True Review
Current Issue Number 77 Vol.20   March 2011
 
 
 
 
 
 
 
 
 

Voice of Rage and Ruin

Cruel To Be Kind, Part 2:
The Oligarchic States of America

I thought we should rename our country its true, earned, accurate name: the Oligarchic States of America.

Why?

After reading the excellent book, GRIFTOPIA, by Matt Taibbi (Spiegel and Grau, 2010, www.spiegelandgrau.com) now in its fourth printing!), you are going to think the same.

Some definitions:

Democracy: rule of the people.
Oligarchy: rule by money.

We live in a time when votes, when decisions, when highly illegal, immoral, and unethical leveraging and shameless deal-making for the quick buck are costing all of us, and costing us dearly. The decisions are made by law-savvy criminals (mostly on Wall Street) and nobody seems to care.

And our legislators are in cahoots.

“We have indeed surrendered our precious Democracy to the moneyed elite,” said Michael Moore in a speech delivered to the Wisconsin Capitol in Madison on March 5, as quoted in Huffington Post. “Wall Street, the banks, and the Fortune 500 now run this Republic.”

Today, noted Moore, just 400 Americans have more wealth than half of all Americans combined. “400 obscenely rich people” includes most of whom benefited from the multi-trillion dollar tax “bailout” of 2008.

In a review entitled “Thieves’ Paradise” of GRIFTOPIA from the Dec. 26, 2010 New York Times, Peter Goodman writes, “In Taibbi’s telling, contemporary finance has perverted markets that once served important functions, turning them into frontier-style betting parlors.”

Why did this happen?

Because Uncle Sam will always come to the rescue.

Damned if he didn’t again.

I remember reading and reviewing a book entitled THE GREAT INTERNET DEPRESSION some time ago in True Review. I remember a passage that noted: during the Great Depression, recovery was slow because the Fed was “punishing” the banks for this kind of behavior.

What? We forgot our history, now we are condemned to repeat it?

More of the GRIFTOPIA book review by yours truly in this issue.

In the meantime, you may be startled to know that we live in a very chaotic recovery. I look upon this so-called “false recovery” as those who Would Rather Take Chances Than To Continue to Live Inside the Noose Called The Great Depression Part II.

From the Dec. 29, 2010 Pittsburgh Tribune-Review comes this headline: “Workers abroad gain in recovery.”

In the AP story in the Tribune-Review, “corporate profits are up. Stock prices are up.” So why isn’t anyone hiring?

The companies, in pursuit of the ever-increasing stock price, are bypassing our own workers here and hiring overseas. More than half of the 15,000 people whom Caterpillar Inc. has hired this year were outside the U.S., according to the AP story. UPS is also hiring, mostly overseas.

According to the Economic Policy Institute, while the stock market is making a very select few very rich, jobs are going elsewhere – American companies created 1.4 million jobs overseas, and only 1 million in the U.S. Those additional 1.4 million jobs would have lowered the U.S. unemployment rate to 8.9 percent, according to Robert Scott of the institute.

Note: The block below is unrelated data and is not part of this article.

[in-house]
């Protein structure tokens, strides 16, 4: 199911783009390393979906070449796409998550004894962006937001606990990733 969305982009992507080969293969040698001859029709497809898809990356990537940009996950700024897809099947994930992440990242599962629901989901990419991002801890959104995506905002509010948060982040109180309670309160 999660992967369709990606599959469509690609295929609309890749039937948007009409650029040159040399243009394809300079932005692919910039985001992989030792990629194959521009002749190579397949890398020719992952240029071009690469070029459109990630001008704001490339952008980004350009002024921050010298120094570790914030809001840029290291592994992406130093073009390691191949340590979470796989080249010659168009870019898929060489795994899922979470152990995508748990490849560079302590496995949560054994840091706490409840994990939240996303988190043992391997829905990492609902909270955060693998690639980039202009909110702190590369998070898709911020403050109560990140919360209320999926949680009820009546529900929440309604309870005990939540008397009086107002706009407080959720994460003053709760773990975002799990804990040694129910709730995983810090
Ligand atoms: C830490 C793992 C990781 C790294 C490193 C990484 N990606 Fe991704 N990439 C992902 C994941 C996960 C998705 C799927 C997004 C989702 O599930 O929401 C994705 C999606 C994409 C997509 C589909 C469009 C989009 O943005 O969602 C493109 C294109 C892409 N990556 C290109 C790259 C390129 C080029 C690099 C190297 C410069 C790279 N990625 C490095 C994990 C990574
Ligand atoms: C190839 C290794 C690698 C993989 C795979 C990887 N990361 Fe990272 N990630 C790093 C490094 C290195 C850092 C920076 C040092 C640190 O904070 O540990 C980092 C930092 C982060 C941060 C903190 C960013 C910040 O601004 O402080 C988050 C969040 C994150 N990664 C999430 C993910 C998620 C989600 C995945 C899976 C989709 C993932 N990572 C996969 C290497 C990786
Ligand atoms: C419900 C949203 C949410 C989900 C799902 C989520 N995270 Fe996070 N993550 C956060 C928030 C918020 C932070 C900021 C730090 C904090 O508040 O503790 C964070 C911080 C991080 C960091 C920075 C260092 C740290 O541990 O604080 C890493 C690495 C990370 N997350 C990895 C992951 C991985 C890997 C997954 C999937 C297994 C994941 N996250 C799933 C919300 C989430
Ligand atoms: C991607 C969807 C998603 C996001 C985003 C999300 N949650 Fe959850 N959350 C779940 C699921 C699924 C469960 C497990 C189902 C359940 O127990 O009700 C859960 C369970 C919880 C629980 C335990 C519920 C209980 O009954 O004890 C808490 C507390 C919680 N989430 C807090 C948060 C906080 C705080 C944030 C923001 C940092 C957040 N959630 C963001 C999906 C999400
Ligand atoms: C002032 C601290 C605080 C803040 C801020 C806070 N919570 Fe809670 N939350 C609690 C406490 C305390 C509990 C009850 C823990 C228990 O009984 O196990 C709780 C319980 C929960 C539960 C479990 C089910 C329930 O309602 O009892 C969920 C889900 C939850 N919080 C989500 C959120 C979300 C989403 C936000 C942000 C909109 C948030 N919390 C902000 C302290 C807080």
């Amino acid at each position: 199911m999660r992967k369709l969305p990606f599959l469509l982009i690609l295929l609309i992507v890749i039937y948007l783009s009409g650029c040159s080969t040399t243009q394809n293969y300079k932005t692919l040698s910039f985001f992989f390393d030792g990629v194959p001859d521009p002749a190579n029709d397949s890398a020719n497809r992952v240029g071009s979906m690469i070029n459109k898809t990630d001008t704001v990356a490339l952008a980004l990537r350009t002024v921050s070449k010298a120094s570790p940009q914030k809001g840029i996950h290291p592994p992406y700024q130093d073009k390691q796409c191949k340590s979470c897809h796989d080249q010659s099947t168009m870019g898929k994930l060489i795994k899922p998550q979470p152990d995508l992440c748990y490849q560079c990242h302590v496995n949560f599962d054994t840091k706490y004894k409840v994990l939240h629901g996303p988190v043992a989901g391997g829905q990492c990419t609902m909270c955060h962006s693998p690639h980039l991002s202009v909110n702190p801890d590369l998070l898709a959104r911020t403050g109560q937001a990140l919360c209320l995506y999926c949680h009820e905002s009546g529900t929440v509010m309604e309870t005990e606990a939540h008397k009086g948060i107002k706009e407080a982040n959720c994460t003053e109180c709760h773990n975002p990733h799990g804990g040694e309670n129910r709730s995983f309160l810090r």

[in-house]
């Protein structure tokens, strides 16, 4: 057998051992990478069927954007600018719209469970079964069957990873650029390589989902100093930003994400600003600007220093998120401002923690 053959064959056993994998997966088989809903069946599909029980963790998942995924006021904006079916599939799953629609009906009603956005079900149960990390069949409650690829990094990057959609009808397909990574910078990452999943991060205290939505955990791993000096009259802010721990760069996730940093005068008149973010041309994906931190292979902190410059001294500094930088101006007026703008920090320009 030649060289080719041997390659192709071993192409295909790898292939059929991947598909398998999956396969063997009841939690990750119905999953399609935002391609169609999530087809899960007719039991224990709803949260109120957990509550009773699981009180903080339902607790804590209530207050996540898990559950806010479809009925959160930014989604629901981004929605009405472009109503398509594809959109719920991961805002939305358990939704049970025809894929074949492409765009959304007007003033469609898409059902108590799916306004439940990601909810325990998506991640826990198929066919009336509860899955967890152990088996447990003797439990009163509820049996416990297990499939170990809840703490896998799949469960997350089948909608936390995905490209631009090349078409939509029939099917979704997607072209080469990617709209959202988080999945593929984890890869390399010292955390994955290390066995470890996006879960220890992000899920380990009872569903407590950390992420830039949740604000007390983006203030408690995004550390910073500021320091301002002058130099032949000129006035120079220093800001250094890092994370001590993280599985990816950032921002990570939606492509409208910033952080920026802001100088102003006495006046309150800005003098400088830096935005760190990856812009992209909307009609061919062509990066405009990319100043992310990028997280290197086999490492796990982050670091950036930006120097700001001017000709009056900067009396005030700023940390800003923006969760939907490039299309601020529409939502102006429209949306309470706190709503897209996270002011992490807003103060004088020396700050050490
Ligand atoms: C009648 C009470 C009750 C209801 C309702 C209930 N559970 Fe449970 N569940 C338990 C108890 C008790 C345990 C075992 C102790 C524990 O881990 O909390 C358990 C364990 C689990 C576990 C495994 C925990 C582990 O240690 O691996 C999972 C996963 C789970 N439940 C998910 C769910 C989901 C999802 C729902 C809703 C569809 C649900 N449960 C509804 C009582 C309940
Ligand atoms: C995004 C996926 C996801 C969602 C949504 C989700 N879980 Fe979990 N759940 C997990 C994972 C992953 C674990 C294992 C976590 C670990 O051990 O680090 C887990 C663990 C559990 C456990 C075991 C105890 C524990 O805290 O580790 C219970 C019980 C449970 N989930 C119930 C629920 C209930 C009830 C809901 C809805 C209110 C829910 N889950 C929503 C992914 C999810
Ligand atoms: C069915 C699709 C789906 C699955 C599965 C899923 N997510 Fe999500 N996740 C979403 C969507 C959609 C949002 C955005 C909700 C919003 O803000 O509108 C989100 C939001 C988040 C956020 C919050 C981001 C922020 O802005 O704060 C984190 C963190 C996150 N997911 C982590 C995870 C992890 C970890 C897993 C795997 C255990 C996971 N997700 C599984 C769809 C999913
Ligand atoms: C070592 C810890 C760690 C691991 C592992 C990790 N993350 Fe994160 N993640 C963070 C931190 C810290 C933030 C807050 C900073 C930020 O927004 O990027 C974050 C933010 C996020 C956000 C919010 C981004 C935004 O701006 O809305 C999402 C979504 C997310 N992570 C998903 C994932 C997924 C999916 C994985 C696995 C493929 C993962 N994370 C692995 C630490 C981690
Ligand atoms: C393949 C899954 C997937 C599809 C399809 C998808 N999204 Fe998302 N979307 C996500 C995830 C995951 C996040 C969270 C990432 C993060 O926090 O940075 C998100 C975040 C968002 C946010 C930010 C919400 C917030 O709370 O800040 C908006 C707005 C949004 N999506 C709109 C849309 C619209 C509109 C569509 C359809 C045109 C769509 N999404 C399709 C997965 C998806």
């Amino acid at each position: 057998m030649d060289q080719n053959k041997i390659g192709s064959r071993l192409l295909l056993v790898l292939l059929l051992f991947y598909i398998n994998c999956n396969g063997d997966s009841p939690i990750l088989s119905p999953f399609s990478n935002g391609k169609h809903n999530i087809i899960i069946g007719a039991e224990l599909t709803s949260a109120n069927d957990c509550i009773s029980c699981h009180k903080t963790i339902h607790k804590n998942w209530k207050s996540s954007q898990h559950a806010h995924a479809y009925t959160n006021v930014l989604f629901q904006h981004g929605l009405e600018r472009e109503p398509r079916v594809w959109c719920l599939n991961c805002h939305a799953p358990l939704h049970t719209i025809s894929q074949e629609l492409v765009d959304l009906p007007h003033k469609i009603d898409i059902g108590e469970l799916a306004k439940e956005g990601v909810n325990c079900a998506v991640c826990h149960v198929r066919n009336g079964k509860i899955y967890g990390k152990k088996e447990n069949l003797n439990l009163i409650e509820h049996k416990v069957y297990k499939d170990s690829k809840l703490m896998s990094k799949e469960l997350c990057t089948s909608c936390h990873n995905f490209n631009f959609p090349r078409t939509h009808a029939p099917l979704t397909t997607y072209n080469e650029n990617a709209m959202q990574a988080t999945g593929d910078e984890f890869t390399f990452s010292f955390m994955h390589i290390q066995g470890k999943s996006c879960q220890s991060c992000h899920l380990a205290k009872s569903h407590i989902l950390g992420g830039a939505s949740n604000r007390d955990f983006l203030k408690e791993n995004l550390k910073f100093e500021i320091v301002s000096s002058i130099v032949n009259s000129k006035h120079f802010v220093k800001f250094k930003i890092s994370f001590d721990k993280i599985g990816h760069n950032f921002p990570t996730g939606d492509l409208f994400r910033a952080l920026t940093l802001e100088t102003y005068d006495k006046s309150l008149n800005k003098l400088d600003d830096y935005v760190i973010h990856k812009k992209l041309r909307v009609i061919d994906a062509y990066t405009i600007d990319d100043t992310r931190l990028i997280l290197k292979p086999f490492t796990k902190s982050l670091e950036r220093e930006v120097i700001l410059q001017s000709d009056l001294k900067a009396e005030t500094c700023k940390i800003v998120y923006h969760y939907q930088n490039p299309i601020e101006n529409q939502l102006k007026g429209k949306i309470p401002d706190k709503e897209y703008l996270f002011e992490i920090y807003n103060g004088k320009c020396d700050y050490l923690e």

The stock market-driven companies, according to an expert from Columbia University (Jeffrey Sachs, globalization expert and economist), “have no choice” because the global workforce has improved.

Have no choice? What, is somebody holding a gun to their head? Oh, you mean the “gun” of the mandatory rise in stock prices . . . .

An AP story posted on Philly.com on Jan. 4 makes you wonder what “recovery” is really taking place here. Unemployment rates rose in more than two-thirds of the nation’s largest metro areas in November, a sharp reversal from October and the most since June.

The national unemployment rate recently dropped – only because people have given up trying to find jobs in the so-called “recovery.”

At Temple University, when I was a student, I remember an economics professor who noted we probably wouldn’t remember much of what he said when we took our real-world jobs in the trenches of newspaper reporting. Which is somewhat true, but I remember learning the science of statistics.

One thing the professor told us is that a country cannot have a true economy if it loses its manufacturing. If you lose manufacturing, you are toast.

Gee, if that observation isn’t the truth!

Now that we have NAFTA completing its ugly reign:

North American Free Trade Agreement = jobs sent overseas = no jobs here = lower tax collection = no money to pay for state and federal programs = federal work stoppage. It’s not rocket science, folks! We lose our manufacturing, we lose our economy.

When you read GRIFTOPIA, you get that sinking feeling . . . but read it. I think Matt gives us few answers. How do we educate “ethics”? How do we bring about a “moral” investment base?

Interesting statistic about how the rich are getting richer and the poor getting poorer. Information sent to me via Blaise Milanek of the Comprehensive Wealth Management Group: Recent IRS data points out that the “top 25 percent of taxpayers have increased their income at a faster rate over the past 22 years than the bottom 75 percent of taxpayers.”